So much for the wisdom of markets. It’s hard to recall a time that so many smart people on Wall Street misjudged the Fed’s intentions this badly. Not only will tapering not be starting in September, it may not starting under Bernanke’s chairmanship. We will have “QE Infinity” until Bernanke or his eventual successor sees material improvement in employment.
So, the markets get to benefit from $85 billion a month in quantitative easing for at least another several months. That’s good news for bondholders and investors in dividend-paying stocks and REITs for the short-to-medium term. But it doesn’t really change the longer-term picture. I expect the 10-year yield to bounce around in a fairly tight band of about 2.3% to 2.7%, and I expect U.S. stocks to drift choppily higher. Can you make money is a market like that? Of course, but I see better opportunities overseas.
- Altria Q2 Earnings: Marlboro Volumes Fall, But Overall Market Share Remains Flat
- Lexmark Earnings Preview: Decline In Revenue To Continue
- U.S. Steel’s Q2 2016 Earnings Review: Cost Reduction Initiatives Boost Results Amid Weakness In Steel Prices
- Norfolk Southern’s Q2 2016 Earnings Review: Top Line Pressure Weighs On Results
- What To Expect From Boeing’s Q2 Earnings?
- AB InBev Will Report Its Q2 Results As SABMiller Pauses Integration Activity
Let’s take a look at Europe. As I wrote recently, Greece—the country most associated with the Eurozone crisis—looks to have finally turned a corner. As hard as this is to believe, the government is actually running a primary budget surplus, and the economy—while still shrinking—is shrinking at the slowest rate in two years.
Greece is too little to matter, of course. But the improvements there point to a general easing of crisis conditions across the continent. Not surprisingly, European equities have been outperforming their American counterparts. The return on the iShares Europe ETF (IEV) has been roughly double that of the S&P 500 since July 1.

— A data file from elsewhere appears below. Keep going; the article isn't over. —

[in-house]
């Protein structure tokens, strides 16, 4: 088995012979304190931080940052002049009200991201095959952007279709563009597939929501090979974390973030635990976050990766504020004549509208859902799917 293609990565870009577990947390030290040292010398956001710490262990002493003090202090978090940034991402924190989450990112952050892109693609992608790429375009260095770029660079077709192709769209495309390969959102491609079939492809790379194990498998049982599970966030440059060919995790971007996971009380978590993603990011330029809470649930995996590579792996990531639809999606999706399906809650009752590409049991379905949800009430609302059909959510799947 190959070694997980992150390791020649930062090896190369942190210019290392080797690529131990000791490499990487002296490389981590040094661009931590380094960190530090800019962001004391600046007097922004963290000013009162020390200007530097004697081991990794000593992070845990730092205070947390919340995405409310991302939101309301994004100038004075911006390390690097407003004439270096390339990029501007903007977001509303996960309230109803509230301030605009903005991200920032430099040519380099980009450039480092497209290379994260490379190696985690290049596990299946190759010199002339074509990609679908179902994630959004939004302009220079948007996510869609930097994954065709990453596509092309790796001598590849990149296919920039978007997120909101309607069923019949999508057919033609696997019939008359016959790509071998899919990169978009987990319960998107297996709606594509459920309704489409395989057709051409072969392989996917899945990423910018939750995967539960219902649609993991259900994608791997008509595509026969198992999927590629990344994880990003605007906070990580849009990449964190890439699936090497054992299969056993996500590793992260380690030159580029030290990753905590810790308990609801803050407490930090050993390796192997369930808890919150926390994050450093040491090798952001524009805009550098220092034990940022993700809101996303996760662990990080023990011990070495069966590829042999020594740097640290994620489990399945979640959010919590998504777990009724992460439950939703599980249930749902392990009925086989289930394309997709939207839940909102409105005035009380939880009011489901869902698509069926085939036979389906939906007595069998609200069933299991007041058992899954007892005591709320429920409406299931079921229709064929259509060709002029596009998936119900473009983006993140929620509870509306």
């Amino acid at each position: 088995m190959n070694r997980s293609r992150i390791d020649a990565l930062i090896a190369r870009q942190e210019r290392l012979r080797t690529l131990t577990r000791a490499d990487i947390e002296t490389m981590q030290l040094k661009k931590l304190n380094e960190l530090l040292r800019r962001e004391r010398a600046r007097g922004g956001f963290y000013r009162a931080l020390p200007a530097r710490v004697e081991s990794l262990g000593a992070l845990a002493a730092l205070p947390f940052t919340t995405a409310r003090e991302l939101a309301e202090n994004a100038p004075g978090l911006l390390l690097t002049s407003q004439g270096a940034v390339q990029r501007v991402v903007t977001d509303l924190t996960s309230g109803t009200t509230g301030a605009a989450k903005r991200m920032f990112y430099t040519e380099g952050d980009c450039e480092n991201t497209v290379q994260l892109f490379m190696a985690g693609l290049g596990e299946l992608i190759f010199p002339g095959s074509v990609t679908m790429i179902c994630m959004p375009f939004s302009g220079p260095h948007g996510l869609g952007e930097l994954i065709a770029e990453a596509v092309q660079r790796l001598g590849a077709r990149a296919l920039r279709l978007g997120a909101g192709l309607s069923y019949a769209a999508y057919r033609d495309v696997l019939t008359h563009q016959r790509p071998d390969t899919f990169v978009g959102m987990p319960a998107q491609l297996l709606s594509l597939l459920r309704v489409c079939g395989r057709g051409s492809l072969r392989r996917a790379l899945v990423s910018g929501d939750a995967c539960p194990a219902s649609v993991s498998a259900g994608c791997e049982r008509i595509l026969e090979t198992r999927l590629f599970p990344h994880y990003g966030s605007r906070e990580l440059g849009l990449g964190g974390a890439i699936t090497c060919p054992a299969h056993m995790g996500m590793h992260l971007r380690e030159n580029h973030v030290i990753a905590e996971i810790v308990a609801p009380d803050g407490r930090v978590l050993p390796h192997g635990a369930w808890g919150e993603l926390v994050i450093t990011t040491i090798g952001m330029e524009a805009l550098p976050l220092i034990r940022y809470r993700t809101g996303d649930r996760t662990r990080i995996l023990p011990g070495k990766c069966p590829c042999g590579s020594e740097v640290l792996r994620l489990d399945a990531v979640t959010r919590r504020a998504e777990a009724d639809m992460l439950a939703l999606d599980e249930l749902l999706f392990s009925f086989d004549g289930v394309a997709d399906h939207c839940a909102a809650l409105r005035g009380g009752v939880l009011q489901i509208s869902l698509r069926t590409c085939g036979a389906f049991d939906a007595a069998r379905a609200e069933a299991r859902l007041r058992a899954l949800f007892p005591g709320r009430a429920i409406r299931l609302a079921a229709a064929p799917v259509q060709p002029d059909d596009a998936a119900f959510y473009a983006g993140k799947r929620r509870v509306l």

I expect Europe’s outperformance to last for at least the remainder of this year for several reasons:
- Continent wide, European shares are significantly cheaper than their American counterparts, particularly when you consider that European earnings have been depressed by years of crisis. By Societe Generale estimates, European stocks trade at a 36% discount to their American counterparts.
- While still bad, investor sentiment towards Europe is improving. Investors haven’t embraced European stocks yet, but they are not as repulsed by them as they were.
- The bond markets in Europe have stopped reacting to bad news. Silvio Berlusconi is under house arrest…and it barely makes the news.
Action to take: Overweight Europe. You can use a broad ETF like IEV, or you can choose the individual country ETFs you expect to outperform. I am still very bullish on Spanish and French stocks and recommend the iShares MSCI Spain (EWP) and iShares MSCI France (EWQ) ETFs. Plan to maintain this overweighting through early January and perhaps later. Use a stop loss appropriate for your trading style. I recommend something along the lines of a 10%-15% trailing stop.
Disclosures: Sizemore Capital is long EWP and EWQ. This article first appeared on TraderPlanet.
Charles Lewis Sizemore, CFA, is the editor of the Sizemore Investment Letter and the chief investment officer of investments firm Sizemore Capital Management. Click here to learn about his top 5 global investing trends and get your copy of “The Top 5 Million Dollar Trends of 2013.”
This article first appeared on Sizemore Insights as After the Taper Tantrum: Time to Buy Europe?